Kia Magentis 2.0 CRDi TR Manual
Modern looks are better suited the the sector
- Good standard specification for price
- Much improved exterior styling
- Roomy interior
- Refined and efficient cruiser
- Interior quality a little behind the opposition
- Diesel engine noisy on cold start
- Annoying flat spot in rev range
- No petrol variant
Never a big seller and hampered by a reputation for mediocrity, Kia's Magentis D-segment saloon has been around for some time without ever really making an impression. A new, smarter-styled and better equipped model aims to make in roads into the competitive sector.
The ultra competitive D-segment, one traditionally dominated by a small number of well established models, is an easy one to get lost in. That appears to be what has happed to the Kia Magentis in the past. Despite being available in a range of cost effective trim levels with different engine choices it has struggled to make a name for itself against the opposition.
Kia hopes to change that with the latest version of the four-door saloon. Focussing its attentions on a single model with just one engine choice and trim level means the Korean manufacturer has been able to come up with a car better suited to the European market and the current climate.
Powered by a two-litre diesel engine with nearly 150bhp and very reasonable fuel consumption the Magentis is available only in TR specification that includes a very generous selection of standard equipment. Heated seats, cruise control, parking sensors, electric driver's seat, part leather interior and a more substantial, stylish exterior improve appeal for private and business users alike. A choice of six speed manual or four speed automatic transmissions is available.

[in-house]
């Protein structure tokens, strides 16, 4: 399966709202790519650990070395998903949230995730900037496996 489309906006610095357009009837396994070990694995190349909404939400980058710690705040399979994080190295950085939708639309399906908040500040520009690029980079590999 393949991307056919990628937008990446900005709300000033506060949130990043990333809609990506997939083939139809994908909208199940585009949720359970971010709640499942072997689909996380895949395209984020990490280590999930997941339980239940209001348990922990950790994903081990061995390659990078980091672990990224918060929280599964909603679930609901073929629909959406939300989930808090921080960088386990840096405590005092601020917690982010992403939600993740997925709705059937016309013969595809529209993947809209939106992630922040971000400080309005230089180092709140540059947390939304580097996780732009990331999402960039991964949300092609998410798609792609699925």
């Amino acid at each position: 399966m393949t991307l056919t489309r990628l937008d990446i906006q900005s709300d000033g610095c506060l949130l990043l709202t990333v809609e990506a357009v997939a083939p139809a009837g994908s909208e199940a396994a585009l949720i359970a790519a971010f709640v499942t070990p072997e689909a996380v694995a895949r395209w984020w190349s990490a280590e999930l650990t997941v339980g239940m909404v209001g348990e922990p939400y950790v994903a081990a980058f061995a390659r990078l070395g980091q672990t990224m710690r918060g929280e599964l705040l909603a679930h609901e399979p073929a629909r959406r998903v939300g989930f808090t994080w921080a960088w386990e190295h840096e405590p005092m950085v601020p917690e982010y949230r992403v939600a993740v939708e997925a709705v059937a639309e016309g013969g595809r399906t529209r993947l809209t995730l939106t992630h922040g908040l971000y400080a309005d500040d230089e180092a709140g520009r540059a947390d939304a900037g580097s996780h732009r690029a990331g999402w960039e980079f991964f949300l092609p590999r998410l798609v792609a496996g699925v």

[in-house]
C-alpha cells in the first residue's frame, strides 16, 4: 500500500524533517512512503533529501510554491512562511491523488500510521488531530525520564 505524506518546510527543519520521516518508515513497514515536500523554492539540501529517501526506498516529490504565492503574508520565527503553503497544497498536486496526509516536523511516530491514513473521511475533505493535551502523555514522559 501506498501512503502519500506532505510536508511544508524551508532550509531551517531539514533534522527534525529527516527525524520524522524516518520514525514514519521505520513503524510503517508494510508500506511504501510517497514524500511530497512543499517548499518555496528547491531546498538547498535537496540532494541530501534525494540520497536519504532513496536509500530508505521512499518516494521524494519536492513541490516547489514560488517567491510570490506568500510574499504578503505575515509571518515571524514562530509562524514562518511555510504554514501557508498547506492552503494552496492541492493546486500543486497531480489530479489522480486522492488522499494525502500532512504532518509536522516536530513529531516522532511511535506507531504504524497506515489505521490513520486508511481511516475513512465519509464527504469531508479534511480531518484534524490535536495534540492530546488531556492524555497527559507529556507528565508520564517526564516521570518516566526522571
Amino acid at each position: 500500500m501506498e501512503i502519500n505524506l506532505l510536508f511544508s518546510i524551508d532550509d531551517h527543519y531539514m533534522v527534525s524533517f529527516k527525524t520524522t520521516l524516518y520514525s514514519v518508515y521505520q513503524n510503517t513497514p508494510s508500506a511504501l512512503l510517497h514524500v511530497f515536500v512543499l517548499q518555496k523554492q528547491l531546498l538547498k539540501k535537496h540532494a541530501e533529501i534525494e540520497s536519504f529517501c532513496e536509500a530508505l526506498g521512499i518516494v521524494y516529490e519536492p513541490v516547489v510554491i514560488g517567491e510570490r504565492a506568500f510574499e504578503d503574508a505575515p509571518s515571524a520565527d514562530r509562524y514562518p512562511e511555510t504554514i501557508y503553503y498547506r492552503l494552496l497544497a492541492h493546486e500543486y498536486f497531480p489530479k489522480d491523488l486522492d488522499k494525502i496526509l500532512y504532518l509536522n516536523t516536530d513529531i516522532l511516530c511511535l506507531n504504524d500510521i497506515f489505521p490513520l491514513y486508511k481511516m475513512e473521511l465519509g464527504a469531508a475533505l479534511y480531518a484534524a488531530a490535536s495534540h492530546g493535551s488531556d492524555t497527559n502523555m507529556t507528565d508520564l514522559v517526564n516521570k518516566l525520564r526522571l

Body length has been increased by 65mm, a small amount on paper but one that equates to a considerably more spacious and luxuriant interior. Boot volume has also been increased by five litres. A significantly improved car all round, Kia believes the model is worthy of consideration alongside other sub-premium models.
Our verdict on the Kia Magentis 2.0 CRDi TR Manual
The Magentis' combination of decent standard equipment levels and low purchase price gives it an excellent start that the model builds on with attractive exterior design, a spacious interior and much improved quality. A slightly under-performing two-litre diesel engine is a setback, but for those more interested in making steady, comfortable and efficient progress than in brisk performance, the Magentis is an excellent choice.
The Magentis' very reasonable asking price is among the main attractions and the model offers excellent value for money in terms of standard equipment on the single trim level. Kia's excellent warranty is another big attraction and, with only a diesel engine available, running costs are unlikely to be high.
Space and practicality
The interior feels spacious and this is reflected in good head and legroom front and rear. Plenty of storage and cubby holes are present and the boot can take a very healthy load. The rear seats can be folded 60/40, although the saloon body limits how much use can be made of this function.
Controls and display
Three large, backlit dials and are accompanied by a small LCD display in conveying the essential information. Separate screens for the ventilation and sound system help to avoid confusion in the centre console and the button layout is concise and easy to use, relying on knobs and clearly labelled buttons. Stereo and cruise control buttons are included on the steering wheel, there's a short throw the gear change and the hand brake lever is conveniently located on the driver side of the console unlike some models in the sector. An easy model to find your way around, the Magentis interior is well planned and very ergonomic.